22: Construct a timeline for the universe and indicate when various significant events occurred, from the beginning of the expansion to the formation of the Sun to the appearance of humans on Earth.

Figuring for Yourself

23: Suppose the Hubble constant were not 22 but 33 km/s per million light-years. Then what would the critical density be?

24: Assume that the average galaxy contains 1011 MSun and that the average distance between galaxies is 10 million light-years. Calculate the average density of matter (mass per unit volume) in galaxies. What fraction is this of the critical density we calculated in the chapter?

25: The CMB contains roughly 400 million photons per m3. The energy of each photon depends on its wavelength. Calculate the typical wavelength of a CMB photon. Hint: The CMB is blackbody radiation at a temperature of 2.73 K. According to Wien’s law, the peak wave length in nanometers is given by λmax=3×106 T.   Calculate the wavelength at which the CMB is a maximum and, to make the units consistent, convert this wavelength from nanometers to meters.

26: Following up on the previous exercise, calculate the energy of a typical photon. Assume for this approximate calculation that each photon has the wavelength calculated in the previous exercise where the temperature is 2.73 K . The energy of a photon is given by E=hcλ where h is Planck’s constant and is equal to 6.626 × 10–34 J × s, c is the speed of light is 3.00 x 108 m/s, and λ is the wavelength in m.

27: Continuing the thinking from the two previous exercises, calculate the energy in a cubic meter of space, multiply the energy per photon calculated in Exercise 26 by the number of photons per cubic meter given above.

28: Continuing the thinking in the last three exercises, convert this energy to an equivalent in mass, use Einstein’s equation E = mc2. Hint: Divide the energy per m3 calculated in Exercise 27 by the speed of light squared. Check your units; you should have an answer in kg/m3. Now compare this answer with the critical density. Your answer should be several powers of 10 smaller than the critical density. In other words, you have found for yourself that the contribution of the CMB photons to the overall density of the universe is much, much smaller than the contribution made by stars and galaxies.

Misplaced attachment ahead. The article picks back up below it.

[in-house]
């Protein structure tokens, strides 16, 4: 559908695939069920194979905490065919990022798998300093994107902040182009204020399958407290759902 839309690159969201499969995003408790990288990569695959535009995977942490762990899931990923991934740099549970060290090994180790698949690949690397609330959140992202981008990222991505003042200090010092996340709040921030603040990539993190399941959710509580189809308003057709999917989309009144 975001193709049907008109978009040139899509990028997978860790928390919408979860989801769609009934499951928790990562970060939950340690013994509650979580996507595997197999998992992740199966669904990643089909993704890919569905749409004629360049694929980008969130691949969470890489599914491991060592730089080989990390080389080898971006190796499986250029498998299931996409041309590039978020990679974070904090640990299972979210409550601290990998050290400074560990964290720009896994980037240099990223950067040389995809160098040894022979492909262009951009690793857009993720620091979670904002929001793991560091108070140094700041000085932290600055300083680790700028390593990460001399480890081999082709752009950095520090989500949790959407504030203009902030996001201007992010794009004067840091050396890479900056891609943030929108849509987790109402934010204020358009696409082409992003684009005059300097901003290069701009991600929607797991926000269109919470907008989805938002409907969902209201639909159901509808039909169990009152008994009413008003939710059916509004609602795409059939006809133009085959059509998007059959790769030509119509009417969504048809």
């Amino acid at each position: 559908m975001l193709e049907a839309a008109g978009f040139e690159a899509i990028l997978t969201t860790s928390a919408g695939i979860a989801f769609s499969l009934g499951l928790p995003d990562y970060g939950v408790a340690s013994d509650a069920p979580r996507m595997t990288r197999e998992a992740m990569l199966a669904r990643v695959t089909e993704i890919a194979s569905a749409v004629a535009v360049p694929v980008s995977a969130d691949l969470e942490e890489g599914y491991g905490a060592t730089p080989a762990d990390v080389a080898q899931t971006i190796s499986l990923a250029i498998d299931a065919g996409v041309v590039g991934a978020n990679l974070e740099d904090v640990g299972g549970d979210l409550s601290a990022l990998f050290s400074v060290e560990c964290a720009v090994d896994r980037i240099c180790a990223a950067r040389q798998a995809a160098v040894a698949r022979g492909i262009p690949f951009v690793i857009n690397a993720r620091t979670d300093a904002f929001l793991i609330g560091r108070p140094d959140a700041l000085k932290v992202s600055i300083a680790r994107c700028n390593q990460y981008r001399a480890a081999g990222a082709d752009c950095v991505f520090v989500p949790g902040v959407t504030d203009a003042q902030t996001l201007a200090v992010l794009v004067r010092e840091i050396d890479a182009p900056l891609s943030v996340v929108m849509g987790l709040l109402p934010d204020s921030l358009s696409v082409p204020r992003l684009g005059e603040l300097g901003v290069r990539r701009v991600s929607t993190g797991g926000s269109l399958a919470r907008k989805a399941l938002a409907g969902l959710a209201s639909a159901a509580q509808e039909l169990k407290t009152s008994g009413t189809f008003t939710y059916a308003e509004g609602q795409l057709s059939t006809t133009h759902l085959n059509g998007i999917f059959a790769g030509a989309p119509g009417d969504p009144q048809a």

29:  There is still some uncertainty in the Hubble constant. (a) Current estimates for H range from about 68 km/s per megaparsecs to 74 km/s per megaparsecs.  Assume that the Hubble constant has been constant since the Big Bang. What is the possible range in the ages of the universe? Use the equation in the text, T0=1 / H, and make sure you use consistent units. (b) Twenty years ago, estimates for the Hubble constant ranged from 50 to 100 km/s per megaparsecs. What are the possible ages for the universe from those values? Can you rule out some of these possibilities on the basis of other evidence?

30: It is possible to derive the age of the universe given the value of the Hubble constant and the distance to a galaxy, again with the assumption that the value of the Hubble constant has not changed since the Big Bang. Consider a galaxy at a distance of 400 million light-years receding from us at a velocity, v. If the Hubble constant is 20 km/s per million light-years, what is its velocity? How long ago was that galaxy right next door to our own Galaxy if it has always been receding at its present rate? Express your answer in years. Since the universe began when all galaxies were very close together, this number is a rough estimate for the age of the universe.